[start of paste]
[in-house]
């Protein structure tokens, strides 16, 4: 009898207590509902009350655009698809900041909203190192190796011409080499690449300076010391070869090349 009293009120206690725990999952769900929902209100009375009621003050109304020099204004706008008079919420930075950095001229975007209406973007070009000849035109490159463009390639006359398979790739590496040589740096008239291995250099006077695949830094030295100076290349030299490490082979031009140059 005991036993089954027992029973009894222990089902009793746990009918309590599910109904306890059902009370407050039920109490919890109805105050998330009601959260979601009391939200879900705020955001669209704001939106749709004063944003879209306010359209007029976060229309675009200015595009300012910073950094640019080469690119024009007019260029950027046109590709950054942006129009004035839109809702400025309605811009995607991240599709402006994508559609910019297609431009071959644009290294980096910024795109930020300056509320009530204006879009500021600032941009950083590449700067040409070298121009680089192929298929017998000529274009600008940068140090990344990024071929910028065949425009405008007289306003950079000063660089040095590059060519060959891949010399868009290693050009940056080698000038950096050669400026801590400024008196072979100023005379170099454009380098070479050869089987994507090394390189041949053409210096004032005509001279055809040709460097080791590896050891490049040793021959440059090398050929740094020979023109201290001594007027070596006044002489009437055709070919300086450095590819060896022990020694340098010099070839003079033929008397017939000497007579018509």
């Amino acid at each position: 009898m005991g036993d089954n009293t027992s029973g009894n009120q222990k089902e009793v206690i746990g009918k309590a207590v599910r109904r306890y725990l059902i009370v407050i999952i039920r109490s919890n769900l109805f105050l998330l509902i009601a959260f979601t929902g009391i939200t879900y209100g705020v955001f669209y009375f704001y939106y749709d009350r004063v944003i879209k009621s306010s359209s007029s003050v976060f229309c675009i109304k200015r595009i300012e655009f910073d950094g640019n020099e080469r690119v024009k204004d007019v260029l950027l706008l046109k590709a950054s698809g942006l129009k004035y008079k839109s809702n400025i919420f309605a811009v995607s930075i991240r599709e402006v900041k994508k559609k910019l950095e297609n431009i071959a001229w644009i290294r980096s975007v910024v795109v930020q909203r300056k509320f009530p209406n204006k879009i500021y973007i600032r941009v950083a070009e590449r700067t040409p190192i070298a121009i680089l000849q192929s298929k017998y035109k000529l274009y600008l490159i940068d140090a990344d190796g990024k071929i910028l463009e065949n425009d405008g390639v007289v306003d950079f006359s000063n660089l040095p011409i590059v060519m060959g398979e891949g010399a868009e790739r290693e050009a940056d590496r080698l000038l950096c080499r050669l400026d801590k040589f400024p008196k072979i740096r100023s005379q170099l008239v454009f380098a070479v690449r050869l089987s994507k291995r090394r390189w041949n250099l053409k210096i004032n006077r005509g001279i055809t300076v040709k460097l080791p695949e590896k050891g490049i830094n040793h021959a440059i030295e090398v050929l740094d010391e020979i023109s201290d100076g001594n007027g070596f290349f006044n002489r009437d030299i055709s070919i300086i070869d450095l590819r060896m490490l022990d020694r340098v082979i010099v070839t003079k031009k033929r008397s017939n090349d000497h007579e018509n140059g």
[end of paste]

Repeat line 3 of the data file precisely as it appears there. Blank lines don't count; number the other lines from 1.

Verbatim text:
């Amino acid at each position: 009898m005991g036993d089954n009293t027992s029973g009894n009120q222990k089902e009793v206690i746990g009918k309590a207590v599910r109904r306890y725990l059902i009370v407050i999952i039920r109490s919890n769900l109805f105050l998330l509902i009601a959260f979601t929902g009391i939200t879900y209100g705020v955001f669209y009375f704001y939106y749709d009350r004063v944003i879209k009621s306010s359209s007029s003050v976060f229309c675009i109304k200015r595009i300012e655009f910073d950094g640019n020099e080469r690119v024009k204004d007019v260029l950027l706008l046109k590709a950054s698809g942006l129009k004035y008079k839109s809702n400025i919420f309605a811009v995607s930075i991240r599709e402006v900041k994508k559609k910019l950095e297609n431009i071959a001229w644009i290294r980096s975007v910024v795109v930020q909203r300056k509320f009530p209406n204006k879009i500021y973007i600032r941009v950083a070009e590449r700067t040409p190192i070298a121009i680089l000849q192929s298929k017998y035109k000529l274009y600008l490159i940068d140090a990344d190796g990024k071929i910028l463009e065949n425009d405008g390639v007289v306003d950079f006359s000063n660089l040095p011409i590059v060519m060959g398979e891949g010399a868009e790739r290693e050009a940056d590496r080698l000038l950096c080499r050669l400026d801590k040589f400024p008196k072979i740096r100023s005379q170099l008239v454009f380098a070479v690449r050869l089987s994507k291995r090394r390189w041949n250099l053409k210096i004032n006077r005509g001279i055809t300076v040709k460097l080791p695949e590896k050891g490049i830094n040793h021959a440059i030295e090398v050929l740094d010391e020979i023109s201290d100076g001594n007027g070596f290349f006044n002489r009437d030299i055709s070919i300086i070869d450095l590819r060896m490490l022990d020694r340098v082979i010099v070839t003079k031009k033929r008397s017939n090349d000497h007579e018509n140059g």